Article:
These days, it is impossible to imagine Liverpool and Manchester United doing any favors for each other. But just shy of a century ago, before the rivalry between the two escalated to the hyperbole that it is today, the two sides conspired together in creating what remains one of the biggest scandals the English game has ever seen.
On Good Friday in 1915, the Merseyside outfit traveled to Manchester for an end of season clash that held vastly contrasting significance for both sides. Liverpool were safe in mid-table, whereas United found themselves facing potential relegation to the second division. The Red Devils were in desperate need of a victory.
As the game began, it became apparent something was not quite right. United dominated the game from the off, with their opponents looking noticeably off pace. The Red Devils went in 1-0 up at the break and spurned a host of clear-cut opportunities.
One of the local papers, the Liverpool Daily Post exclaimed in it’s post match report that “A more one-sided first half would be hard to witness.” The second half saw United double their advantage twenty minutes before the end of the game and a subsequent spell of lifeless football ultimately followed. Liverpool were actually awarded a penalty late-on, but missed the target.
Initially it looked to be a massive win for United, as the two points gained from that clash steered them to safety. Chelsea were the side relegated at their expense.
The Manchester Daily Dispatch reported the following day that “The second half was crammed with lifeless football. United were two up with 22 minutes to play and they seemed so content with their lead that they apparently never tried to increase it. Liverpool scarcely ever gave the impression that they would be likely to score.” It was starting to become obvious that there had been some shenanigans were afoot. The Football League started investigating.
Two weeks on, it was noted that a suspiciously large number of bets had been placed on United winning 2-0. So much so, that the initial starting price of 7-1 on a 2-0 win was backed right into 4-1. The whole scenario was beginning to reek of match fixing.
The investigations by the Football League dragged on (just as they do a century later!) up until December, with the “Good Friday Commission” reaching a verdict a couple of days before Christmas. The players involved were vilified by the commission and were set to face the consequences. Here is a short extract from the commission’s statement:
“Every opportunity has been given to the players to tell the truth, but although they were warned that we were in possession of the facts some have persistently refused to do so, thus revealing a conspiracy to keep back the truth. It is almost incredible that players dependent on the game for their livelihood should have resorted to such base tactics. By their action they have sought to undermine the whole fabric of the game and discredit its honesty and fairness”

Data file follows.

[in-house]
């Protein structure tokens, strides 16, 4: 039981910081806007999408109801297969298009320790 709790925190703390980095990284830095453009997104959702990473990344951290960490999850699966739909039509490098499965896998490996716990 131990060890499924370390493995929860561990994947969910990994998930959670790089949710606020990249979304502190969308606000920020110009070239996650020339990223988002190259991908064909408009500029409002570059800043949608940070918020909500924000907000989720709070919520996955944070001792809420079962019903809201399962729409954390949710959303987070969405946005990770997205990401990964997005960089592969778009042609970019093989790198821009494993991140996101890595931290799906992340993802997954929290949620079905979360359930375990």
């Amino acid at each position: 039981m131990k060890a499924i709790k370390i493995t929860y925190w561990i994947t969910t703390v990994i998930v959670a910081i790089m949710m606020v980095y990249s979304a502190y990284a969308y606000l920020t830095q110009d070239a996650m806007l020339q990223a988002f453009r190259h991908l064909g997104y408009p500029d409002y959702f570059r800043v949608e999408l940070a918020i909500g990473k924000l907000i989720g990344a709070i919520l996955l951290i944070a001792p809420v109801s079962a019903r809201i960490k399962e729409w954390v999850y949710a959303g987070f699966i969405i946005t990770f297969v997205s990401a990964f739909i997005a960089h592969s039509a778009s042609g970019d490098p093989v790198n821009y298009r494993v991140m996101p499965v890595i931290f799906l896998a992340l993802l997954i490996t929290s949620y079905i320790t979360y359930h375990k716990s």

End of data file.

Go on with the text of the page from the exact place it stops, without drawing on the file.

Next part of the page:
It emerged that the Liverpool captain and former United player Jackie Sheldon was at the forefront of the plan. The investigative panel found that Sheldon had met with team-mates Bob Pursell, Tom Miller and Thomas Fairfoul at a Manchester pub to concoct the plan. Here they were joined by United players Enoch West, Arthur Whalley and Sandy Turnbull.
The final outcome saw all of the aforementioned players – as well as Stockport County’s Laurence Cook – permanently excluded from the football league in both playing and managerial capacities. These bans remain the most severe administered by the Football League to date. It was suggested by the commission that the best way for the players could earn favor and potentially have their expulsions overturned would be to join the armed forces. It was of course, at a time where The Great War smeared the planet’s landscape.
So what became of the disgraced players? Six of the eight players heeded the advice of the panel and went on to serve their country in the Great War. Their bans were overturned in 1918 in recognition of their services to their country and they all went on to play again. But for two of those players involved, the tale turned sour.
Manchester United’s Enoch West was adamant of his innocence and decided to fight to clear his name. After numerous hearings and court battles, West did manage to clear his name in 1945. By that time however, he was 59 years old and chose to have no further involvement in the game.
But the most tragic segment of the whole affair is the story of Sandy Turnbull. A momentous figure in United’s history having scored the winner in the 1909 FA Cup Final and the first ever goal at Old Trafford, his career was coming towards its end at the time of the 1915 scandal. But he had obvious intentions of resuming his playing career, as he to decided to join the army in an attempt at having his ban cut short.
Unfortunately he would never return home from his trip. Having been reassigned to the 8th Battalion East Surrey Regiment in 1917, he and his men were ambushed by a German counter-attack. Turnbull was wounded and subsequently captured. His wife received a letter recounting what had happened to her husband:
“’I am writing to try to explain what has happened to your dear husband. He was wounded, and much to our sorrow, fell into German hands, so I hope you will hear from him.”
Unfortunately, nobody ever did, and it is presumed he was killed in captivity at the age of 33. Just like many men who’s bodies where never found, his name was engraved into the Arras memorial which commemorates those soldiers who perished with no known grave.
It is perhaps rather apt that the company Turnbull joined was known as the “Footballers Battalion”, and many of the its soldiers – just like the former Manchester United player – are most probably at rest under the fields of Northern France.
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